How he would revise Live of the Poets today;
If I was to be revising LotP, of course, I would be under various constraints, not least that of space, and I am not sure how long the comparative street would be, or how Canadian with a Capital C it could be given that so many Canadian poets are Canadian more because of the deliberate erasure of another nationality, or by nurture not nature… I wonder how many Canadian poets insist on Canadianness, and how many are marshalled into that category by those who want to consolidate the notion of a distinctive and definable Canadian poetry? 
On prizes:
On the whole, prize culture, like performance culture, seems to me a distorting thing. Many poets can’t perform and most poets don’t win prizes. The creation of a culture of plausibility becomes restrictive. The fruits are obedience, writers writing for toffee apples, as in fiction the presence of the big screen and its rewards actually impacted on the pacing and texturing of novels. Odd how many novelists, for two long generations, made some of their money from script writing, and the lucky ones from film deals. Performance and prize culture are aspects of the commodification of poetry and the dumbing down, the decorum of relevance and accessibility.

Wednesday 5 June 2013


"As you move into language, it teaches you something else. It's older and wiser than you; it makes connections you don't or which you consciously don't. Maybe it's a bit like that moment when you're tired and thought mutates into dream, where you're not controlling your thoughts anymore and another agency takes over. And I suppose this is one of the reasons that I've never got on with what's called free verse because I feel that if you're writing like that you're making it harder for that agency to take over. Because you're prioritizing what you normally think; your normal thought-processes, your prose thought-processes. But if you've got any kind of relationship with a white space or rhyme or sound or metre, any of those things, then you're allowing something else to begin."
Glyn Maxwell describes how poems establish their independence from inspiration.

Tuesday 4 June 2013

Larkin's Leavings

For years now, so-called completists have been polluting Philip Larkin's ouevre with all the sub-par work he ruthlessly culled from his books. In what is surely a major statement on the reckless activity, James Fenton reminds us why the stakes are so high in helping a posthumous poet "look his best."
A few years ago some of the contents of the visionary English painter Stanley Spencer’s studio came up for sale, and I went to the auction house to see if there might be some slight work that I might be able to afford, and that might give me the pleasure of hanging a Stanley Spencer on my wall. There were, it turned out, many slight works, too slight, and as I went through the pile a depression began to sink in, and I began to think the worse of Spencer as a draughtsman. In due course, I came to a series of drawings he had made—no doubt when paper was scarce—on a roll of old-style Izal “medicated” toilet-paper. Unrolling this series of sketches released an evocative antiseptic scent of 1950s gents’ toilets—an association so depressing that it put paid to any residual interest I had in Stanley Spencer as an artist. Indeed I’ve hardly looked at his work since. The moral is that Larkin’s admirers were not wrong: artists and writers need careful and sympathetic curating and editing, and the first, best way of guaranteeing they get this attention is for them to curate, to edit, themselves. That is why artists burn canvases. That is why writers are not always wrong to consign that tragedy to the flames. And that is also why conscientious executors whose job it is to sort through the accumulated rubbish of a study or a studio are not always wrong to go in there with a stack of bin-bags.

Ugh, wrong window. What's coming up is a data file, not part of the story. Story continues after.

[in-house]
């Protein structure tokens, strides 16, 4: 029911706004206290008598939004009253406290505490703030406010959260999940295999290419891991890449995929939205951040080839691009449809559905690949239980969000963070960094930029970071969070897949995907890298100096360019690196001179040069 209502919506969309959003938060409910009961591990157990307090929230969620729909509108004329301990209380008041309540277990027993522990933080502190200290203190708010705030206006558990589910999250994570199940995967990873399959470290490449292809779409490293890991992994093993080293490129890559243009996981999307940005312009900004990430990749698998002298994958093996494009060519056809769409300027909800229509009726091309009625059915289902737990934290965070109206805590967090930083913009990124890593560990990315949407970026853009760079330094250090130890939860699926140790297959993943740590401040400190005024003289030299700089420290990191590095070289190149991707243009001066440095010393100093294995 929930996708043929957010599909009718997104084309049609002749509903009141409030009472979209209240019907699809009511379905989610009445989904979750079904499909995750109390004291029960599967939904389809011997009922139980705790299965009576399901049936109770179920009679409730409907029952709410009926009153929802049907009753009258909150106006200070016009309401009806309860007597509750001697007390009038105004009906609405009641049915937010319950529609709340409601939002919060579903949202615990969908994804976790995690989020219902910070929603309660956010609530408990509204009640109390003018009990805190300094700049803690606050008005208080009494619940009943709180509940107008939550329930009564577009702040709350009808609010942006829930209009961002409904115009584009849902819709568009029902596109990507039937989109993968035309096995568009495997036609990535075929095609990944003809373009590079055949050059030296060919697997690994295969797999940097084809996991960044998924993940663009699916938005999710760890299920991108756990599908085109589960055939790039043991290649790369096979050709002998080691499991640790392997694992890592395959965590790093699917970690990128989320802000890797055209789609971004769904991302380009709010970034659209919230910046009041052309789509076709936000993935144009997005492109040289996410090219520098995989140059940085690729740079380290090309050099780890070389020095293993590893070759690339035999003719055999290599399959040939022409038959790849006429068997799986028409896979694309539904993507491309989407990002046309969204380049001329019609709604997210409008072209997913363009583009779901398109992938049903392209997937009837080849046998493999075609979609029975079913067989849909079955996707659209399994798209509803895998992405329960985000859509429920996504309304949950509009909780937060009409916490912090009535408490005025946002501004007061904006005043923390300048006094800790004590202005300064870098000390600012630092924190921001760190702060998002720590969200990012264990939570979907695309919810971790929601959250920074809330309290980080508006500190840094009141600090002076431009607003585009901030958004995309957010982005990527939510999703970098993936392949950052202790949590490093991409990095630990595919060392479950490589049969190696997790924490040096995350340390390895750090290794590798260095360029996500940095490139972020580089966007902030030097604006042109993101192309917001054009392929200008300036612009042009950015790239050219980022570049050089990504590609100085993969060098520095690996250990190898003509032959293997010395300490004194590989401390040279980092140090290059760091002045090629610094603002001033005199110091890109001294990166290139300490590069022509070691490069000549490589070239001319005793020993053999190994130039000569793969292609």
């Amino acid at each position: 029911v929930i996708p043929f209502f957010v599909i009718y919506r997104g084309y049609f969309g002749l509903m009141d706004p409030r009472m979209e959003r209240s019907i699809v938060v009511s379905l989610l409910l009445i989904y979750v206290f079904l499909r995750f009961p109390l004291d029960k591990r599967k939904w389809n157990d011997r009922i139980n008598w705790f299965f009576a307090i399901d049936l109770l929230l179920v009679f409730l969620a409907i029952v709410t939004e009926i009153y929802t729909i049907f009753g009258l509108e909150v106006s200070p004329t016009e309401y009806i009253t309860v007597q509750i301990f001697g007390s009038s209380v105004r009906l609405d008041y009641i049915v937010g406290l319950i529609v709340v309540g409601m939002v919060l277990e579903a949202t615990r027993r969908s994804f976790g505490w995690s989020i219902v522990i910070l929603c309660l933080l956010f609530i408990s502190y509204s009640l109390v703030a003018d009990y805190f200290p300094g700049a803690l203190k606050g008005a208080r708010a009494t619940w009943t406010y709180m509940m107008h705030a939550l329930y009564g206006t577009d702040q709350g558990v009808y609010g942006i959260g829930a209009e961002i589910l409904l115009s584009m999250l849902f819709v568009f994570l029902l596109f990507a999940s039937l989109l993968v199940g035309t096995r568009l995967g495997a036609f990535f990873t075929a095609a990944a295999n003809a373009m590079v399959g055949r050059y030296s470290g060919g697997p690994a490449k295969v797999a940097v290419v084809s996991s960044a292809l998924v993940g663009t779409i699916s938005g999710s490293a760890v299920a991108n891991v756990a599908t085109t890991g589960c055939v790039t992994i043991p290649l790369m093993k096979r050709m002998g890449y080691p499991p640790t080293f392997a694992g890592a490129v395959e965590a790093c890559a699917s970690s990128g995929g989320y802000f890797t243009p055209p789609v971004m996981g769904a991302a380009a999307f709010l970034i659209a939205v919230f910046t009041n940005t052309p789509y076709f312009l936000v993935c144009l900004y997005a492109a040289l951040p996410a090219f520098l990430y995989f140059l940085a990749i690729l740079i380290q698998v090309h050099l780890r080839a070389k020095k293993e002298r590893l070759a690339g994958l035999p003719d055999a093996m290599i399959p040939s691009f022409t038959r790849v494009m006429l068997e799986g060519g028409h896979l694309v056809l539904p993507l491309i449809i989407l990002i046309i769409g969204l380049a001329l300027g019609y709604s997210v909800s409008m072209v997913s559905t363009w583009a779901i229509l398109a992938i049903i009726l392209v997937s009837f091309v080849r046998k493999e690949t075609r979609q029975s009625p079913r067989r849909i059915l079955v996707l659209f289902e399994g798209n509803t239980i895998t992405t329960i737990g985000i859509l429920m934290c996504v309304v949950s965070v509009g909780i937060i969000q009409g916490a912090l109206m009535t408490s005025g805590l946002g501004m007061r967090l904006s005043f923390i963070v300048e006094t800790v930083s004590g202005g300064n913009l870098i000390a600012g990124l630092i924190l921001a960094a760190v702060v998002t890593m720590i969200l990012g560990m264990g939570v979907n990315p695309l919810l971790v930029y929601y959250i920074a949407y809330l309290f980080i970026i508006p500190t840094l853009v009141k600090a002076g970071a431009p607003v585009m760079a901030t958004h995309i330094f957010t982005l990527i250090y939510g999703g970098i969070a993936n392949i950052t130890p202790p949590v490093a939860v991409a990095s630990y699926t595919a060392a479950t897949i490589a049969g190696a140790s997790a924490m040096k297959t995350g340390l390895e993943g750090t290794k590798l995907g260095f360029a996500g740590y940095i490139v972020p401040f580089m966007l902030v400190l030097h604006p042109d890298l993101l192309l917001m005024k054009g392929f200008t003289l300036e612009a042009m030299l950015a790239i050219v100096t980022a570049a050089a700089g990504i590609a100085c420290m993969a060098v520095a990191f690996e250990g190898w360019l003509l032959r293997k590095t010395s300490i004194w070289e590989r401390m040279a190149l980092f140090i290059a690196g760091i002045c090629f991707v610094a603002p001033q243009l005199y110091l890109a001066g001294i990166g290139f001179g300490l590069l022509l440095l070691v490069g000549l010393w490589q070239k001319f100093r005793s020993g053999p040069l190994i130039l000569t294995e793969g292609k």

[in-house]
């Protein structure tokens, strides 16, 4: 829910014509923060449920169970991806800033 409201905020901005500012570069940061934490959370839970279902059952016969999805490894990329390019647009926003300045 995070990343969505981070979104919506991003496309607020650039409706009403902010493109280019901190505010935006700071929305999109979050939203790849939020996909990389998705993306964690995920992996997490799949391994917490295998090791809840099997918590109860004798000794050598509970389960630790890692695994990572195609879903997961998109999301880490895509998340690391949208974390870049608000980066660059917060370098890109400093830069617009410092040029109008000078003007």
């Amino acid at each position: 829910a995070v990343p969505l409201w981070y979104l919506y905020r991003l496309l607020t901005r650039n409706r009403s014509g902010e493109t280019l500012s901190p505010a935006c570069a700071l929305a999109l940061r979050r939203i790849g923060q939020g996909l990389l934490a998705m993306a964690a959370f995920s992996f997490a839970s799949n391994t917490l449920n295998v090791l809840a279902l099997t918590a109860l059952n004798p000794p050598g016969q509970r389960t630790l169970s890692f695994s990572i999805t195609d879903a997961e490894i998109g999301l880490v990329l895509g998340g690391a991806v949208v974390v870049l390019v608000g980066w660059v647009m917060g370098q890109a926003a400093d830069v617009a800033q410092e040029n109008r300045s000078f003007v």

Sunday 2 June 2013

The Greatest English Poet You Haven’t Heard Of?


Daniel Westover takes a stab:
In my estimation, the most neglected “great” poet of the twentieth century is Lynette Roberts (1909-1995), a wonderful, difficult poet who was born in Argentina to parents of Welsh extraction, moved to London as a Spanish-speaking child, and lived in Wales as an adult. Her work was championed by Edith Sitwell and Dylan Thomas, who was best man at her wedding. T. S. Eliot thought she was a tremendous writer, and he published both of her volumes at Faber. Wyndham Lewis (of BLAST fame) championed her work and sketched [the above] image of her. Like the work of most Modernist poets with experimental inclinations, Roberts’s work is uneven, but in the words of Robert Graves, who called her “one of the few true poets now writing,” “her best is the best.”
Patrick McGuinness, who has done yeoman's work in bringing Roberts' opus back into the light, calls her poetry "radically modern, almost futuristic":
Roberts's work stands out for its originality of conception, its bold and experimental use of language, and for its conviction that the present is as dramatic, extreme and finally as heroic as anything to be found in the world of myth and legend.
Ange Mlinko has written a cantata for her.